© 2022 WSHU
NPR News & Classical Music
Play Live Radio
Next Up:
0:00
0:00
Available On Air Stations

A church in Bridgeport's East End won’t be able to avoid eviction

gavel_pixabay_170103.jpg
Courtesy of Pixabay
/

A neighborhood church in Bridgeport has lost its chance to prevent foreclosure, despite reaching out to local politicians.

A federal judge ruled this week that the Prayer Tabernacle Church of Love and Cathedral of the Holy Spirit has to vacate its premises and other properties it owns by January 7.

Rev. Kenneth Moales is the pastor of the church. He had sought the help of state Senator Marilyn Moore and other elected officials.

Moore said the demise of the church, which was founded decades ago by the pastor’s father, Bishop Kenneth Moales, would leave a void in the city's East End African American neighborhood.

“I look at all the years that Bishop Moales has been here, and I’ve known him since I was probably 12 years old, and I know what he meant to the community. I know what he meant to me. And I felt obligated to try and step in in any way but I believe in due process,” Moore said.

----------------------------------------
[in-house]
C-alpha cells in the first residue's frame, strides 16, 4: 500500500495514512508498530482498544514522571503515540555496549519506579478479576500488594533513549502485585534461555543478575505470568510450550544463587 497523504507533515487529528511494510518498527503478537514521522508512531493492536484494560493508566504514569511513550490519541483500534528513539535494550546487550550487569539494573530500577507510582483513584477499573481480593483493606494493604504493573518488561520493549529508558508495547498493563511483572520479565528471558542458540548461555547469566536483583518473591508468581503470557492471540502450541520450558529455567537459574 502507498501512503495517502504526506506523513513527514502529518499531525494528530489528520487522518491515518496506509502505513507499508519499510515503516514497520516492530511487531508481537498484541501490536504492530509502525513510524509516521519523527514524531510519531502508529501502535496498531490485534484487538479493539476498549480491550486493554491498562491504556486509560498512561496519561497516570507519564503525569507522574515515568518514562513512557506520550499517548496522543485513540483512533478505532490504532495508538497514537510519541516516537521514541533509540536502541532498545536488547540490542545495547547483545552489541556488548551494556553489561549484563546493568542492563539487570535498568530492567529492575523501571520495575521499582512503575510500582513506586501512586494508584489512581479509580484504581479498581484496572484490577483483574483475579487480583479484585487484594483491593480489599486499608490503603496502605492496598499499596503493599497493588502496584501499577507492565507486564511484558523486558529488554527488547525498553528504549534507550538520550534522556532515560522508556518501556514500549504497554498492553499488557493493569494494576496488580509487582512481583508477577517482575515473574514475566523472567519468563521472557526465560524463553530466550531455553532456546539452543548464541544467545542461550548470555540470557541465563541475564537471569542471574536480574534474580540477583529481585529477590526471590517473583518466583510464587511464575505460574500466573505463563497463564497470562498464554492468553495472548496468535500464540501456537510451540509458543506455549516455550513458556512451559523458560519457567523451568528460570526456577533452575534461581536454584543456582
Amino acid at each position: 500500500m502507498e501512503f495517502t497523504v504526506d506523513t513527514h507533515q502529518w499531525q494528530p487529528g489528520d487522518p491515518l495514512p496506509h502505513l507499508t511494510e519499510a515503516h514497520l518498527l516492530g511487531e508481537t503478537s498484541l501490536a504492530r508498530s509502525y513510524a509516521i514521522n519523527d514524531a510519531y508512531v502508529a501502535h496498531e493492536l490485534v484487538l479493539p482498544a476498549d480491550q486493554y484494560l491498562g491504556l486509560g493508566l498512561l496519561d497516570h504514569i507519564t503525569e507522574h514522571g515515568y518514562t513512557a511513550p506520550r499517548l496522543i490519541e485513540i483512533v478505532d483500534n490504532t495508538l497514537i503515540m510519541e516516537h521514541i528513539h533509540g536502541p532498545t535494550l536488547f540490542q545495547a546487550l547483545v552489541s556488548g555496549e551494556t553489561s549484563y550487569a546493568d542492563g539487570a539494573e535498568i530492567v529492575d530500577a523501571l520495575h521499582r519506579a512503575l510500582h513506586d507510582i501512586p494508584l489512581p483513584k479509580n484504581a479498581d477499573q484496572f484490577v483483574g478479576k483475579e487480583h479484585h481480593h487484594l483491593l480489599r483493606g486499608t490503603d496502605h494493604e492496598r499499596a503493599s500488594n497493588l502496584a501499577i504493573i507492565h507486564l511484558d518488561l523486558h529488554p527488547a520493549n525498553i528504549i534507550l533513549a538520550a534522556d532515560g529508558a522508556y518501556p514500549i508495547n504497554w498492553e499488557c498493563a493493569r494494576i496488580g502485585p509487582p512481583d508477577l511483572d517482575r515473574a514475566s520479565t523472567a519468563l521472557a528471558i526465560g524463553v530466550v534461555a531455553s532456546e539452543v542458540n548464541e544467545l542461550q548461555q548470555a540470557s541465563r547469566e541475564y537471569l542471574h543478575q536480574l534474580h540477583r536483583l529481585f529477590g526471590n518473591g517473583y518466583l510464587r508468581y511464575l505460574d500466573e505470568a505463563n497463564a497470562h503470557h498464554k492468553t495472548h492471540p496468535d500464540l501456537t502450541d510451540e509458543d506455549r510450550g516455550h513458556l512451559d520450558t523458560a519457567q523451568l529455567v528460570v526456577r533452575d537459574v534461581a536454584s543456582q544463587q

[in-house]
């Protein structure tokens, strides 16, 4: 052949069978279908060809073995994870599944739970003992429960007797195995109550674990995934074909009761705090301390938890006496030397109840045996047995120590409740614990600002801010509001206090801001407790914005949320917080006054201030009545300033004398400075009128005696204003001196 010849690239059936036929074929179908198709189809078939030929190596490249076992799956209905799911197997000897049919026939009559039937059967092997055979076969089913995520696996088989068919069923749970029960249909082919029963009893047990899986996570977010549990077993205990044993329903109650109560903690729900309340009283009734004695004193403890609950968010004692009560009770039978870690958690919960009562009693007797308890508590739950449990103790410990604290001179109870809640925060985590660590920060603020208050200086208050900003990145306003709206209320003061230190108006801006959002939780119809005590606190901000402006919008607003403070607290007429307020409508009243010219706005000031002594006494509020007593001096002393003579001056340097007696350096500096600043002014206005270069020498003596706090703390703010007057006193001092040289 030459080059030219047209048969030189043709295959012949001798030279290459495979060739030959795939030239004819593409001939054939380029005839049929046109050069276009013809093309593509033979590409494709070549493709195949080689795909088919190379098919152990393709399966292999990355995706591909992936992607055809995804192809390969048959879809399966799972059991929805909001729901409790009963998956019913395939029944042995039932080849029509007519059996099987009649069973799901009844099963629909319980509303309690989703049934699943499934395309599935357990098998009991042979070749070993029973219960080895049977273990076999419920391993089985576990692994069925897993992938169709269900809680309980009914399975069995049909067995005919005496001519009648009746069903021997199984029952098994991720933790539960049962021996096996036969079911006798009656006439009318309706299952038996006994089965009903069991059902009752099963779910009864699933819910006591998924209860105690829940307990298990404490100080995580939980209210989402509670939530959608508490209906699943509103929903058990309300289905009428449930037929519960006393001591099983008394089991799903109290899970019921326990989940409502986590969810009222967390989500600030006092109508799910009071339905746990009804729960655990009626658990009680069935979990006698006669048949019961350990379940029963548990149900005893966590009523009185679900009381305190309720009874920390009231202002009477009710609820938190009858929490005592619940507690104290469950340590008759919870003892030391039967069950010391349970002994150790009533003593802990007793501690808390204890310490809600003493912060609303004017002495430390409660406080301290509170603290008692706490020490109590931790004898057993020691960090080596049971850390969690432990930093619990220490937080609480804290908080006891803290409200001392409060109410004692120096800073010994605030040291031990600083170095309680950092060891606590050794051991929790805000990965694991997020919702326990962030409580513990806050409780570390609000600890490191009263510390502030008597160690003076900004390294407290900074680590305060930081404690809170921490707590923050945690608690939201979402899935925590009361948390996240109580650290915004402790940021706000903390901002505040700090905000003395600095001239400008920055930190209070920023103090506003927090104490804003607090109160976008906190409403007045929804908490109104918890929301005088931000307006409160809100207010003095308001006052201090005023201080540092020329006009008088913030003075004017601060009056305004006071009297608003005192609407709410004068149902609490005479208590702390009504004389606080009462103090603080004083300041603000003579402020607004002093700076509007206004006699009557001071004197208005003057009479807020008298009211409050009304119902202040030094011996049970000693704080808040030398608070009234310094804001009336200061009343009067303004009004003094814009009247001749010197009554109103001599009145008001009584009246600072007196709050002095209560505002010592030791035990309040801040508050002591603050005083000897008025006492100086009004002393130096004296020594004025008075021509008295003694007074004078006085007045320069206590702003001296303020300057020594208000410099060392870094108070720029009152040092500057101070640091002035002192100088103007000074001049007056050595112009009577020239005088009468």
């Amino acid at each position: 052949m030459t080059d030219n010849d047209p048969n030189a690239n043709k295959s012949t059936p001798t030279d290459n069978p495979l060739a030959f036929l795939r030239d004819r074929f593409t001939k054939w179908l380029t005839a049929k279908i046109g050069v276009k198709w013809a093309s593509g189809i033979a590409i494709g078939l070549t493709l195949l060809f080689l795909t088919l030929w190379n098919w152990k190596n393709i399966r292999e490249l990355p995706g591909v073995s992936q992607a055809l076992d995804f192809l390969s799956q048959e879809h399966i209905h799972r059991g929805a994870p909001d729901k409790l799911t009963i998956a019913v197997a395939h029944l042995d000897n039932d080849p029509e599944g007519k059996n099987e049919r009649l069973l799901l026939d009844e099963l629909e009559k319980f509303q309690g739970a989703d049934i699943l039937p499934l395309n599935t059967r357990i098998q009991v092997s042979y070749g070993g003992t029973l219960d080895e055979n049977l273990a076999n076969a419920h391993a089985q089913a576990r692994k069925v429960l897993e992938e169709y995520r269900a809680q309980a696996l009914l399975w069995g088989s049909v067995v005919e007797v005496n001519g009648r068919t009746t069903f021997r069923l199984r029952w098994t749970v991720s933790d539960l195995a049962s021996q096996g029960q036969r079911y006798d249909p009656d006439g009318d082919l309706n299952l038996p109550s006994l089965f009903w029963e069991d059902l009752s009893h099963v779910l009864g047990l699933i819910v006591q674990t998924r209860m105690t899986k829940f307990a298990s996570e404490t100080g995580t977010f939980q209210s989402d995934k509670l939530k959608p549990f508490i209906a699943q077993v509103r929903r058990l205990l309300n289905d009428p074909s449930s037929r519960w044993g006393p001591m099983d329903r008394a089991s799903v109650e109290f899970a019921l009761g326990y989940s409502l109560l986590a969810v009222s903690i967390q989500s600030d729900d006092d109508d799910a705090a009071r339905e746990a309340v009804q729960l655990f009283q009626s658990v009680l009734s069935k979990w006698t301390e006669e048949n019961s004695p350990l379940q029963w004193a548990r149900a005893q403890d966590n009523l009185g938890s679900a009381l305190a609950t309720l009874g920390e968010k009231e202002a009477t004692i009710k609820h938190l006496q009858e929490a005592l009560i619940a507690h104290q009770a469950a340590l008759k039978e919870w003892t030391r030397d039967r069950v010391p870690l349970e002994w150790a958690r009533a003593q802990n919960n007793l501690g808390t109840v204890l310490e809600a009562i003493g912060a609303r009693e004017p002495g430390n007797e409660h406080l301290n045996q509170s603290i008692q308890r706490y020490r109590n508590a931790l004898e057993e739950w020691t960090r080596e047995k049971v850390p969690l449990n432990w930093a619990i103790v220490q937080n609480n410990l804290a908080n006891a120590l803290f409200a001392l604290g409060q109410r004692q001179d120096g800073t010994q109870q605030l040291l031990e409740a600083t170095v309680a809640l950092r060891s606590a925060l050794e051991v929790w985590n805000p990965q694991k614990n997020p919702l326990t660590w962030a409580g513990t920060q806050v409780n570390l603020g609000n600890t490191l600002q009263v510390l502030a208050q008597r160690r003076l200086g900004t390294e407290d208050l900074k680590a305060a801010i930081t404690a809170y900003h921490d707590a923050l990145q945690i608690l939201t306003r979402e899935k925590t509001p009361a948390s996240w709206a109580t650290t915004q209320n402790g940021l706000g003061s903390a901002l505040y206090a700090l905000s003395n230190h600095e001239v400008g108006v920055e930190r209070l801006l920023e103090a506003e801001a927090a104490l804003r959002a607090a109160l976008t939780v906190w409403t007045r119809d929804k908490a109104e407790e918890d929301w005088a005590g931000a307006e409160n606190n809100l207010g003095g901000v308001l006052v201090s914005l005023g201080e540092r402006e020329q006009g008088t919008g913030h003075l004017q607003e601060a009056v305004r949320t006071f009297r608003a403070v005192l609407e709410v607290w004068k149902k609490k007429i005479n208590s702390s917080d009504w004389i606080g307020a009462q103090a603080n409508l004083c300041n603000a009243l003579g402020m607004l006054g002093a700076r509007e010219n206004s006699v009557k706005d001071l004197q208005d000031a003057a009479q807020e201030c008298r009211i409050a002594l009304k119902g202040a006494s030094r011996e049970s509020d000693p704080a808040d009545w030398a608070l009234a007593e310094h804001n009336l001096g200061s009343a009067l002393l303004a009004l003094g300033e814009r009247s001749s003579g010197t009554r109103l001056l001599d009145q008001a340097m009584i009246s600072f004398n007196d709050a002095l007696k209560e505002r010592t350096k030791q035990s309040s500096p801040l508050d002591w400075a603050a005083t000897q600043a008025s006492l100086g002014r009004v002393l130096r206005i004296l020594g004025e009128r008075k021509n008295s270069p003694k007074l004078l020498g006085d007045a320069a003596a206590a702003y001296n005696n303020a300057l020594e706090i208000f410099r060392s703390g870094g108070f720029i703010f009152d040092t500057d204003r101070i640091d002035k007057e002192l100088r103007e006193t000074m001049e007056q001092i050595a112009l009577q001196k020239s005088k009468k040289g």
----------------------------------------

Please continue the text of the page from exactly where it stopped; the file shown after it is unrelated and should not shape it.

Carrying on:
She said the church was a community sanctuary.

That church did so much during COVID in the way of hosting so many funerals for so many people that were lost. And it was a place for people to come when we had no place else to go,” she said.

Moore and other city politicians had sought the intervention of Connecticut Attorney General William Tong. But Tong had declined, claiming that the lender's long running dispute with the church did not violate state law.

As WSHU Public Radio’s award-winning senior political reporter, Ebong Udoma draws on his extensive tenure to delve deep into state politics during a major election year.